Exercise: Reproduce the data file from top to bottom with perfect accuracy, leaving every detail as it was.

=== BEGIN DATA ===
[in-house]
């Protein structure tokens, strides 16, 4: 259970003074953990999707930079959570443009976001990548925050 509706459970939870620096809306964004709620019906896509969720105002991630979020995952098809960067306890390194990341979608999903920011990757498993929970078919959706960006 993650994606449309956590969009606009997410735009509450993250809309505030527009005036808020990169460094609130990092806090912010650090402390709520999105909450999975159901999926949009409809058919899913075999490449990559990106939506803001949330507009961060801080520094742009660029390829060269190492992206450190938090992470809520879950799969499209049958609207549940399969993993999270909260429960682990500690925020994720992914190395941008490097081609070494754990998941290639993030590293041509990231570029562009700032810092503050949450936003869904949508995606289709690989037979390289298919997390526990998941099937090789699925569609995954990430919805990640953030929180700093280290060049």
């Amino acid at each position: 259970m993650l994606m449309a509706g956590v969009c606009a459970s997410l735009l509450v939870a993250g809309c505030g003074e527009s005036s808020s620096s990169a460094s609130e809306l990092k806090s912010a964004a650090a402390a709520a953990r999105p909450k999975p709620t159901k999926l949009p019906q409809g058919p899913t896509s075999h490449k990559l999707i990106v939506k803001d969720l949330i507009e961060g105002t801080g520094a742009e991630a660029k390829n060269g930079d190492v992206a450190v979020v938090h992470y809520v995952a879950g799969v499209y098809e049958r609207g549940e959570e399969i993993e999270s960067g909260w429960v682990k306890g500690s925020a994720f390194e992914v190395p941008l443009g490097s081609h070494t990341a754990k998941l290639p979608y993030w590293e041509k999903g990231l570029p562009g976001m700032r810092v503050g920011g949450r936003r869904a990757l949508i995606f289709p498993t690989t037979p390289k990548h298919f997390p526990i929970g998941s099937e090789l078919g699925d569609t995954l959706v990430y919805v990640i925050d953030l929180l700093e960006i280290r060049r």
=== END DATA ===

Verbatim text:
[in-house]
């Protein structure tokens, strides 16, 4: 259970003074953990999707930079959570443009976001990548925050 509706459970939870620096809306964004709620019906896509969720105002991630979020995952098809960067306890390194990341979608999903920011990757498993929970078919959706960006 993650994606449309956590969009606009997410735009509450993250809309505030527009005036808020990169460094609130990092806090912010650090402390709520999105909450999975159901999926949009409809058919899913075999490449990559990106939506803001949330507009961060801080520094742009660029390829060269190492992206450190938090992470809520879950799969499209049958609207549940399969993993999270909260429960682990500690925020994720992914190395941008490097081609070494754990998941290639993030590293041509990231570029562009700032810092503050949450936003869904949508995606289709690989037979390289298919997390526990998941099937090789699925569609995954990430919805990640953030929180700093280290060049």
């Amino acid at each position: 259970m993650l994606m449309a509706g956590v969009c606009a459970s997410l735009l509450v939870a993250g809309c505030g003074e527009s005036s808020s620096s990169a460094s609130e809306l990092k806090s912010a964004a650090a402390a709520a953990r999105p909450k999975p709620t159901k999926l949009p019906q409809g058919p899913t896509s075999h490449k990559l999707i990106v939506k803001d969720l949330i507009e961060g105002t801080g520094a742009e991630a660029k390829n060269g930079d190492v992206a450190v979020v938090h992470y809520v995952a879950g799969v499209y098809e049958r609207g549940e959570e399969i993993e999270s960067g909260w429960v682990k306890g500690s925020a994720f390194e992914v190395p941008l443009g490097s081609h070494t990341a754990k998941l290639p979608y993030w590293e041509k999903g990231l570029p562009g976001m700032r810092v503050g920011g949450r936003r869904a990757l949508i995606f289709p498993t690989t037979p390289k990548h298919f997390p526990i929970g998941s099937e090789l078919g699925d569609t995954l959706v990430y919805v990640i925050d953030l929180l700093e960006i280290r060049r």